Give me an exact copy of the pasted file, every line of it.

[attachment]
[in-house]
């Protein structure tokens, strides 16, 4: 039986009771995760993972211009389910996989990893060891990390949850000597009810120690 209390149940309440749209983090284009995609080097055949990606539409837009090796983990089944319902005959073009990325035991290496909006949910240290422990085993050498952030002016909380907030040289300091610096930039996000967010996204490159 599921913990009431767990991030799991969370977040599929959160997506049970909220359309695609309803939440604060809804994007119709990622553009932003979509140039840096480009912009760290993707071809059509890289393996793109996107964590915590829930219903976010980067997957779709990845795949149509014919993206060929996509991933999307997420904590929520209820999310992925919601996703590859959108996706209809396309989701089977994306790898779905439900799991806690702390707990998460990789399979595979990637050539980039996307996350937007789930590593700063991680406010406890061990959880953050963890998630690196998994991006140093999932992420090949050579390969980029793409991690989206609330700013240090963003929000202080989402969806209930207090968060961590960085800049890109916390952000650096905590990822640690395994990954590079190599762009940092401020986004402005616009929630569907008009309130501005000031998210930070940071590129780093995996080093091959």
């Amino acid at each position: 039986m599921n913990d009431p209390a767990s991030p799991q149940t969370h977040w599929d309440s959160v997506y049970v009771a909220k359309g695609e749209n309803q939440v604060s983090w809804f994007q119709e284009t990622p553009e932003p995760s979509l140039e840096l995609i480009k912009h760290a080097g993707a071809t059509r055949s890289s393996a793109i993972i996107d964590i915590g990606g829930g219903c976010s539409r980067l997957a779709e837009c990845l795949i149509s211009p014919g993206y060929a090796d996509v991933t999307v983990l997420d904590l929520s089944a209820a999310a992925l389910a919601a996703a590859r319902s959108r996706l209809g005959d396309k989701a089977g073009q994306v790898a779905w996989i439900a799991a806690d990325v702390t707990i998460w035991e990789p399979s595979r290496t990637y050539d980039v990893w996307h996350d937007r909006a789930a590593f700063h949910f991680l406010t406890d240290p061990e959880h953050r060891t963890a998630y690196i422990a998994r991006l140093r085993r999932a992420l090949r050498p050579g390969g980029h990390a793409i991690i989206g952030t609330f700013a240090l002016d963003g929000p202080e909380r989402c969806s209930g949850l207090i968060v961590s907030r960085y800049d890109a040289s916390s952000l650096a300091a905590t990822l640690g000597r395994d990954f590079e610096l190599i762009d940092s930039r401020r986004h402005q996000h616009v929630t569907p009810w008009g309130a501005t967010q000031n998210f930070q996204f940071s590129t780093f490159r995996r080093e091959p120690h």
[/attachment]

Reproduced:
[in-house]
């Protein structure tokens, strides 16, 4: 039986009771995760993972211009389910996989990893060891990390949850000597009810120690 209390149940309440749209983090284009995609080097055949990606539409837009090796983990089944319902005959073009990325035991290496909006949910240290422990085993050498952030002016909380907030040289300091610096930039996000967010996204490159 599921913990009431767990991030799991969370977040599929959160997506049970909220359309695609309803939440604060809804994007119709990622553009932003979509140039840096480009912009760290993707071809059509890289393996793109996107964590915590829930219903976010980067997957779709990845795949149509014919993206060929996509991933999307997420904590929520209820999310992925919601996703590859959108996706209809396309989701089977994306790898779905439900799991806690702390707990998460990789399979595979990637050539980039996307996350937007789930590593700063991680406010406890061990959880953050963890998630690196998994991006140093999932992420090949050579390969980029793409991690989206609330700013240090963003929000202080989402969806209930207090968060961590960085800049890109916390952000650096905590990822640690395994990954590079190599762009940092401020986004402005616009929630569907008009309130501005000031998210930070940071590129780093995996080093091959």
């Amino acid at each position: 039986m599921n913990d009431p209390a767990s991030p799991q149940t969370h977040w599929d309440s959160v997506y049970v009771a909220k359309g695609e749209n309803q939440v604060s983090w809804f994007q119709e284009t990622p553009e932003p995760s979509l140039e840096l995609i480009k912009h760290a080097g993707a071809t059509r055949s890289s393996a793109i993972i996107d964590i915590g990606g829930g219903c976010s539409r980067l997957a779709e837009c990845l795949i149509s211009p014919g993206y060929a090796d996509v991933t999307v983990l997420d904590l929520s089944a209820a999310a992925l389910a919601a996703a590859r319902s959108r996706l209809g005959d396309k989701a089977g073009q994306v790898a779905w996989i439900a799991a806690d990325v702390t707990i998460w035991e990789p399979s595979r290496t990637y050539d980039v990893w996307h996350d937007r909006a789930a590593f700063h949910f991680l406010t406890d240290p061990e959880h953050r060891t963890a998630y690196i422990a998994r991006l140093r085993r999932a992420l090949r050498p050579g390969g980029h990390a793409i991690i989206g952030t609330f700013a240090l002016d963003g929000p202080e909380r989402c969806s209930g949850l207090i968060v961590s907030r960085y800049d890109a040289s916390s952000l650096a300091a905590t990822l640690g000597r395994d990954f590079e610096l190599i762009d940092s930039r401020r986004h402005q996000h616009v929630t569907p009810w008009g309130a501005t967010q000031n998210f930070q996204f940071s590129t780093f490159r995996r080093e091959p120690h």